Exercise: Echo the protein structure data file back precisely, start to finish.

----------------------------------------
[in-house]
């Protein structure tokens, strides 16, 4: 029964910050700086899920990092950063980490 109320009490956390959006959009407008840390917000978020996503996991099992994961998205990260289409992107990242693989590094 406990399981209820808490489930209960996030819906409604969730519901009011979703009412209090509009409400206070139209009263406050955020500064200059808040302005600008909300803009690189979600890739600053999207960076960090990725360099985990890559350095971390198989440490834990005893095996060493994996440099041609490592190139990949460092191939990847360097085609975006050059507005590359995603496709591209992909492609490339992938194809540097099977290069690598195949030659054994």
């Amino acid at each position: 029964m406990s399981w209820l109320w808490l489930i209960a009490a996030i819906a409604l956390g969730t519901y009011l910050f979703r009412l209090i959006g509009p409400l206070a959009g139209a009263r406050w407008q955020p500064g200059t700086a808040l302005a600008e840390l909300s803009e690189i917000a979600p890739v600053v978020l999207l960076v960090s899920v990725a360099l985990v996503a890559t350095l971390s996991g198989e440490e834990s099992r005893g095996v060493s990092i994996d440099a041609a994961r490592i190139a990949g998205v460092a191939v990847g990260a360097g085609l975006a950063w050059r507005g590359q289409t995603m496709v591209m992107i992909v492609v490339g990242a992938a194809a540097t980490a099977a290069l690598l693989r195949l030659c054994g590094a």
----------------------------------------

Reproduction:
[in-house]
């Protein structure tokens, strides 16, 4: 029964910050700086899920990092950063980490 109320009490956390959006959009407008840390917000978020996503996991099992994961998205990260289409992107990242693989590094 406990399981209820808490489930209960996030819906409604969730519901009011979703009412209090509009409400206070139209009263406050955020500064200059808040302005600008909300803009690189979600890739600053999207960076960090990725360099985990890559350095971390198989440490834990005893095996060493994996440099041609490592190139990949460092191939990847360097085609975006050059507005590359995603496709591209992909492609490339992938194809540097099977290069690598195949030659054994």
């Amino acid at each position: 029964m406990s399981w209820l109320w808490l489930i209960a009490a996030i819906a409604l956390g969730t519901y009011l910050f979703r009412l209090i959006g509009p409400l206070a959009g139209a009263r406050w407008q955020p500064g200059t700086a808040l302005a600008e840390l909300s803009e690189i917000a979600p890739v600053v978020l999207l960076v960090s899920v990725a360099l985990v996503a890559t350095l971390s996991g198989e440490e834990s099992r005893g095996v060493s990092i994996d440099a041609a994961r490592i190139a990949g998205v460092a191939v990847g990260a360097g085609l975006a950063w050059r507005g590359q289409t995603m496709v591209m992107i992909v492609v490339g990242a992938a194809a540097t980490a099977a290069l690598l693989r195949l030659c054994g590094a």